Missio Dei: A Journal of Missional Theology and Praxis 8, no. 2 (Summer–Fall 2017)

playlist_add_check Review Article

James K. A. Smith. How (Not) To Be Secular: Reading Charles Taylor. Grand Rapids: Eerdmans, 2014. 148 pp. Paperback. $16.00.

Our secular age is “haunted” according to Canadian philosopher Charles Taylor in his monumental work, A Secular Age. How we came to inhabit such a world, filled with echoes of transcendence amid a “disenchanted” and immanent universe, is a complex phenomenon. Taylor offers a “zigzag account of causal complexity” (41) to explain the emergence of new conditions for belief. His unique third definition of secular (which he identifies with the label “secular3”) rejects the oft posited and tacitly accepted “secularization thesis.” It pushes back against an understanding that requires the subtraction of transcendent faith in the face of modern advances.

Taylor offers an original and prescient narrative that clarifies the clamor of subtle, pressing belief and unrelenting, inescapable unbelief, amid the chaos of the existential pressures of the Western world. He writes nearly 900 pages of sweeping intellectual and cultural analysis to elucidate his alternative narrative, “a genealogy of the secular and an archaeology of our angst” (ix)—900 pages that are at once intimidating, complex, and heavy.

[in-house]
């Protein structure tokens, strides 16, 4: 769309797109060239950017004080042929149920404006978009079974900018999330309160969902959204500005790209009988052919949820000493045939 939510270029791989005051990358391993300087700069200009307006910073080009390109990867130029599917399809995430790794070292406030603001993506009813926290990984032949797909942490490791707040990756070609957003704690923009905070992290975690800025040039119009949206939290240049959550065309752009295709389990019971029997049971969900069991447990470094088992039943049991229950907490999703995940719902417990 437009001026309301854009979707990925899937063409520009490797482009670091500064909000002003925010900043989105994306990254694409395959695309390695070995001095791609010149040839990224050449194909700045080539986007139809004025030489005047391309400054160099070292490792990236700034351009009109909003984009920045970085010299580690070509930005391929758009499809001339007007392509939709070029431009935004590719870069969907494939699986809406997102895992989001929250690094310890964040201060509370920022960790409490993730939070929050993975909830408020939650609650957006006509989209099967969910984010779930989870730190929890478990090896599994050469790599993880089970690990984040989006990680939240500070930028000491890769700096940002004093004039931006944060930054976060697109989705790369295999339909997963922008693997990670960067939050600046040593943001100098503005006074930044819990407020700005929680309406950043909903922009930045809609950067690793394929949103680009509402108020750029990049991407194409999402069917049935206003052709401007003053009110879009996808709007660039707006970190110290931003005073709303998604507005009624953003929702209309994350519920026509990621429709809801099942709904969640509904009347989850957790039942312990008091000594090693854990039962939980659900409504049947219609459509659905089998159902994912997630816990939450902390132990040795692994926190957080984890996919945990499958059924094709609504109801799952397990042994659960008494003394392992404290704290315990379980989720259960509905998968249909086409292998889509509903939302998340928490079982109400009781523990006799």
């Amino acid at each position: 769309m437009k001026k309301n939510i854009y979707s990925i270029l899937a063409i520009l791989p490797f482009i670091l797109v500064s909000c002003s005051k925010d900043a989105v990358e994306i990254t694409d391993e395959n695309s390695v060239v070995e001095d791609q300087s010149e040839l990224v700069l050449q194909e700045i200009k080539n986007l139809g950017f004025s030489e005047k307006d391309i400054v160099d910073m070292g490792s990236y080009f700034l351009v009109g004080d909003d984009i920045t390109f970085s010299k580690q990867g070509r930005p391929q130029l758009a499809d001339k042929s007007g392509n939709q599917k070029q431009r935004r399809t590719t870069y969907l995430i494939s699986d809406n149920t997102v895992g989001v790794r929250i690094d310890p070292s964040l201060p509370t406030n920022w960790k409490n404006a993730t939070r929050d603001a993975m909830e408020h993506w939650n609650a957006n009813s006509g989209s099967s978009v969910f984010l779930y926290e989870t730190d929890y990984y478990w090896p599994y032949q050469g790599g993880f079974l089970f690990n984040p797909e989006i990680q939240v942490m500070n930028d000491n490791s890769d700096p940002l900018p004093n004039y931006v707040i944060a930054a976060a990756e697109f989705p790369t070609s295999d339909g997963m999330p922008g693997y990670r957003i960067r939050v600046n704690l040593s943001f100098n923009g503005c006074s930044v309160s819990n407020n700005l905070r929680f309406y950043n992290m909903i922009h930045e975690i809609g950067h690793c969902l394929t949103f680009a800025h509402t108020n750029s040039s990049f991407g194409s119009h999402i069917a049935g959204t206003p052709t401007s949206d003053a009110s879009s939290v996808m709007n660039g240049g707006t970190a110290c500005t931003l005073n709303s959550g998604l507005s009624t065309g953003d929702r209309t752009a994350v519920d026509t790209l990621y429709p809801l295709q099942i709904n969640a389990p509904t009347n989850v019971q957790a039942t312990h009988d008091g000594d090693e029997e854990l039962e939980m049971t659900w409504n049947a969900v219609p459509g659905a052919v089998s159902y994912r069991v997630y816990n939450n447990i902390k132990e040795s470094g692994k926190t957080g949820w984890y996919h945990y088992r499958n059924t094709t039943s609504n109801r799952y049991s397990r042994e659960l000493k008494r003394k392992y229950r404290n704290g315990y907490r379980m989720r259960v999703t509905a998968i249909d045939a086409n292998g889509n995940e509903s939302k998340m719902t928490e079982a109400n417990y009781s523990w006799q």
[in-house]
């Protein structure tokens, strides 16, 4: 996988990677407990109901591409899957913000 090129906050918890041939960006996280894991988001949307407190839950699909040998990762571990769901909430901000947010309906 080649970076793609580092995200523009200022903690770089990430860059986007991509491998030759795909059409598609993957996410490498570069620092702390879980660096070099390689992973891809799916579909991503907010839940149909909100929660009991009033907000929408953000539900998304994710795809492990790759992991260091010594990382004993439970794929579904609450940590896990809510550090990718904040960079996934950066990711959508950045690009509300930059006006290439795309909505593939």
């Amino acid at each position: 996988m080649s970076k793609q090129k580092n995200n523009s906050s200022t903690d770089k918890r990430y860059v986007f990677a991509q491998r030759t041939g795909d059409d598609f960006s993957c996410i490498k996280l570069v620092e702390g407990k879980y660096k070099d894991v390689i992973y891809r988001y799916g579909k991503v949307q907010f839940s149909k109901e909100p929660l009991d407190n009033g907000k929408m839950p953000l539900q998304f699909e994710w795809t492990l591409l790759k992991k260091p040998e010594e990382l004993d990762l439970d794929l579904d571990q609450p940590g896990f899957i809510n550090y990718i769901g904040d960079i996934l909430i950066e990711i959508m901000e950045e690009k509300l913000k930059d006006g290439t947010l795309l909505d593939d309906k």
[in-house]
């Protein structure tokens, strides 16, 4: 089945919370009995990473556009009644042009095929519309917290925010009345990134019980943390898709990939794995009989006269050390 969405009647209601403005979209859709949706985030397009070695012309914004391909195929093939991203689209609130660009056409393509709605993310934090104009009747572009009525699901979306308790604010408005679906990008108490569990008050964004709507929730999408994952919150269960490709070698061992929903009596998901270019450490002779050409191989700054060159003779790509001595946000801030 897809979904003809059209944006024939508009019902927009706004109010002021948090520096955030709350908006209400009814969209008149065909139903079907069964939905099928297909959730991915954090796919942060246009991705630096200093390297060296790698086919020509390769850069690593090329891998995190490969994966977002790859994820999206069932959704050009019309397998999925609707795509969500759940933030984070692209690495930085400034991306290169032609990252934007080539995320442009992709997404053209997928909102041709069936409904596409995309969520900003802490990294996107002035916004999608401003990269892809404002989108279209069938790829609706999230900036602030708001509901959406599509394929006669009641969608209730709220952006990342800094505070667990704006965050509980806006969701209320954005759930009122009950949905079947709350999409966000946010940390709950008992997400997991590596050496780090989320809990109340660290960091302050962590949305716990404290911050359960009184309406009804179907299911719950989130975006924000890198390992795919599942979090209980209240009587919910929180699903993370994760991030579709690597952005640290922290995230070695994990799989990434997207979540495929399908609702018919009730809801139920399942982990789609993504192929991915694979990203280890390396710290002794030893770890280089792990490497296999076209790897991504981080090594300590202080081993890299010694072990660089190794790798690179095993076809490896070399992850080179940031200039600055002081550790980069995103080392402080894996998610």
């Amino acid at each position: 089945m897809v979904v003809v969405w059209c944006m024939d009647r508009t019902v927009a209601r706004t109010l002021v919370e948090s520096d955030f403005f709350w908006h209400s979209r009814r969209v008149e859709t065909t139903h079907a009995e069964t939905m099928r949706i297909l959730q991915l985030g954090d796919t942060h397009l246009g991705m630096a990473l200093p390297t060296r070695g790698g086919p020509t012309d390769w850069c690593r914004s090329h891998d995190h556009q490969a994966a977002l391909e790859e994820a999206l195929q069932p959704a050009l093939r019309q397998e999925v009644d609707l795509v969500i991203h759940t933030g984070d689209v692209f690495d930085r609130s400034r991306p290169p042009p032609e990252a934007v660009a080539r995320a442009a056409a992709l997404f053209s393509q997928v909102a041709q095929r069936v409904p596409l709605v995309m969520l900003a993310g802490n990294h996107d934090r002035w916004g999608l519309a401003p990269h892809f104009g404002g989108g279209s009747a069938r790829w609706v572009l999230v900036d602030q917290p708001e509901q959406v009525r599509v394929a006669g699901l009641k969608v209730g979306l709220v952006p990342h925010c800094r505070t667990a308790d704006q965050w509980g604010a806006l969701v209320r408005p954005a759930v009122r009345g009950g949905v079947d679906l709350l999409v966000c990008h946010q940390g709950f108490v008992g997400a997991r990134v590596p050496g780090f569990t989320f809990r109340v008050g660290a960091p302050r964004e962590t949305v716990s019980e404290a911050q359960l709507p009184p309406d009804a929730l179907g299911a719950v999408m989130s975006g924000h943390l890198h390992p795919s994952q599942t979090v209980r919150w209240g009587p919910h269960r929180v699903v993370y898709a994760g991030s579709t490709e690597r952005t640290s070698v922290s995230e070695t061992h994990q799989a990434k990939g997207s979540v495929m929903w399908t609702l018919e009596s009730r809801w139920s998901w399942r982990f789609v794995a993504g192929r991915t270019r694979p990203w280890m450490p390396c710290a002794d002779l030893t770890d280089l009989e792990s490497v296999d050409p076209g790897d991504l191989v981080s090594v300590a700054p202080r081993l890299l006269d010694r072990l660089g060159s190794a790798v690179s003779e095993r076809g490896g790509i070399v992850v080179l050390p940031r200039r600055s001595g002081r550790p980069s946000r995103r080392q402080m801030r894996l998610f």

Enter James K. A. Smith, another Canadian philosopher, who, in How (Not) To Be Secular: Reading Charles Taylor, provides readers with an articulate and accessible entry point into the dense and nuanced thought of Taylor. Smith provides a “commentary on a book that provides a commentary on postmodern culture” (ix). He mediates and condenses Taylor for a broad audience; telling a story about a story. It is an “existential map” (2) for all who live in this secular age. Smith’s work is directed primarily towards, but not limited to, “practitioners”: from the pastor or church planter to the atheist or agnostic, and all manner in between. Smith moves beyond Taylor, reflecting on the importance of Taylor’s work for the church and for ministry, critically interacting with and drawing out pragmatic meaning. Hence the implied-action-required of “how (not) to be secular.” Smith makes practical the intellectual, relevant the historical.

Smith maps out Taylor’s argument, which answers the fundamental question, “Why was it virtually impossible not to believe in God in, say, 1500 in our Western society, while in 2000 many of us find this not only easy, but even inescapable?” (19). Smith begins by using contemporary novelists and popular music to articulate a nuanced sense of the “secular3.” His goal is to show what the haunting immanence and doubting transcendence that presses in on all who inhabit the present feel like. In the messy complexity of a world where what is “believable” has changed, a “society is secular3 insofar as religious belief or belief in God is understood to be one option among others, and thus contestable (and contested)” (22).